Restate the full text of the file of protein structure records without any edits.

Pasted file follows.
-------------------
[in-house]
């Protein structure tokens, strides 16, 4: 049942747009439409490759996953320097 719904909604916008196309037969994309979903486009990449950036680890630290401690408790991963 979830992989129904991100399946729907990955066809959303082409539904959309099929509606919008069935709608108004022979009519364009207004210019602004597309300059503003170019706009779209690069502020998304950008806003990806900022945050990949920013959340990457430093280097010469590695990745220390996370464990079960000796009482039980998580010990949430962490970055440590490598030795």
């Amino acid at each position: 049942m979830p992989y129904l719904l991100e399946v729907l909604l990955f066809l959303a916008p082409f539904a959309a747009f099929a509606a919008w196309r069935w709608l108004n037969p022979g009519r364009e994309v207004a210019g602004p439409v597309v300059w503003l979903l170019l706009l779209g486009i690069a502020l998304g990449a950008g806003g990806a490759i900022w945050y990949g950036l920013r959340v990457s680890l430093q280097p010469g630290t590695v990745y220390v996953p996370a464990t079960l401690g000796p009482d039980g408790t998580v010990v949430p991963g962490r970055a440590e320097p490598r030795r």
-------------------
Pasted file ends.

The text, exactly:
[in-house]
């Protein structure tokens, strides 16, 4: 049942747009439409490759996953320097 719904909604916008196309037969994309979903486009990449950036680890630290401690408790991963 979830992989129904991100399946729907990955066809959303082409539904959309099929509606919008069935709608108004022979009519364009207004210019602004597309300059503003170019706009779209690069502020998304950008806003990806900022945050990949920013959340990457430093280097010469590695990745220390996370464990079960000796009482039980998580010990949430962490970055440590490598030795």
């Amino acid at each position: 049942m979830p992989y129904l719904l991100e399946v729907l909604l990955f066809l959303a916008p082409f539904a959309a747009f099929a509606a919008w196309r069935w709608l108004n037969p022979g009519r364009e994309v207004a210019g602004p439409v597309v300059w503003l979903l170019l706009l779209g486009i690069a502020l998304g990449a950008g806003g990806a490759i900022w945050y990949g950036l920013r959340v990457s680890l430093q280097p010469g630290t590695v990745y220390v996953p996370a464990t079960l401690g000796p009482d039980g408790t998580v010990v949430p991963g962490r970055a440590e320097p490598r030795r």